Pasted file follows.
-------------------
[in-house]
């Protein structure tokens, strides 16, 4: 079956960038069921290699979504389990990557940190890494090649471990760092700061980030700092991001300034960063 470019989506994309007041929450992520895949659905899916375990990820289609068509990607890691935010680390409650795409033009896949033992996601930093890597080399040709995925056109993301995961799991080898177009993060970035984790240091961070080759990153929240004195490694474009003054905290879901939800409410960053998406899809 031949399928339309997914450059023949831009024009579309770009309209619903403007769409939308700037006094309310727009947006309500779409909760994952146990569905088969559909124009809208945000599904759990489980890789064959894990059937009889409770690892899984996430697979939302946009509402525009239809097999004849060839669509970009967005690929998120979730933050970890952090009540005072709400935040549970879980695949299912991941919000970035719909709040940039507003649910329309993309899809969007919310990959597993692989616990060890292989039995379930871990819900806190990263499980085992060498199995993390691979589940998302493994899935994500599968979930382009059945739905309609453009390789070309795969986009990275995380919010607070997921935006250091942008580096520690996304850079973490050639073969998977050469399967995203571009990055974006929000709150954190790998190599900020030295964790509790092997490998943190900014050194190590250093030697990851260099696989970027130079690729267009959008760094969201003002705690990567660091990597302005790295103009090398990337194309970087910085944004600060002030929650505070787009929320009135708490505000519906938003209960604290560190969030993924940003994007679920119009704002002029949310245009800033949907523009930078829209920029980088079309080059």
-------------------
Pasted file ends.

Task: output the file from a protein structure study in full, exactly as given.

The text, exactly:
[in-house]
């Protein structure tokens, strides 16, 4: 079956960038069921290699979504389990990557940190890494090649471990760092700061980030700092991001300034960063 470019989506994309007041929450992520895949659905899916375990990820289609068509990607890691935010680390409650795409033009896949033992996601930093890597080399040709995925056109993301995961799991080898177009993060970035984790240091961070080759990153929240004195490694474009003054905290879901939800409410960053998406899809 031949399928339309997914450059023949831009024009579309770009309209619903403007769409939308700037006094309310727009947006309500779409909760994952146990569905088969559909124009809208945000599904759990489980890789064959894990059937009889409770690892899984996430697979939302946009509402525009239809097999004849060839669509970009967005690929998120979730933050970890952090009540005072709400935040549970879980695949299912991941919000970035719909709040940039507003649910329309993309899809969007919310990959597993692989616990060890292989039995379930871990819900806190990263499980085992060498199995993390691979589940998302493994899935994500599968979930382009059945739905309609453009390789070309795969986009990275995380919010607070997921935006250091942008580096520690996304850079973490050639073969998977050469399967995203571009990055974006929000709150954190790998190599900020030295964790509790092997490998943190900014050194190590250093030697990851260099696989970027130079690729267009959008760094969201003002705690990567660091990597302005790295103009090398990337194309970087910085944004600060002030929650505070787009929320009135708490505000519906938003209960604290560190969030993924940003994007679920119009704002002029949310245009800033949907523009930078829209920029980088079309080059």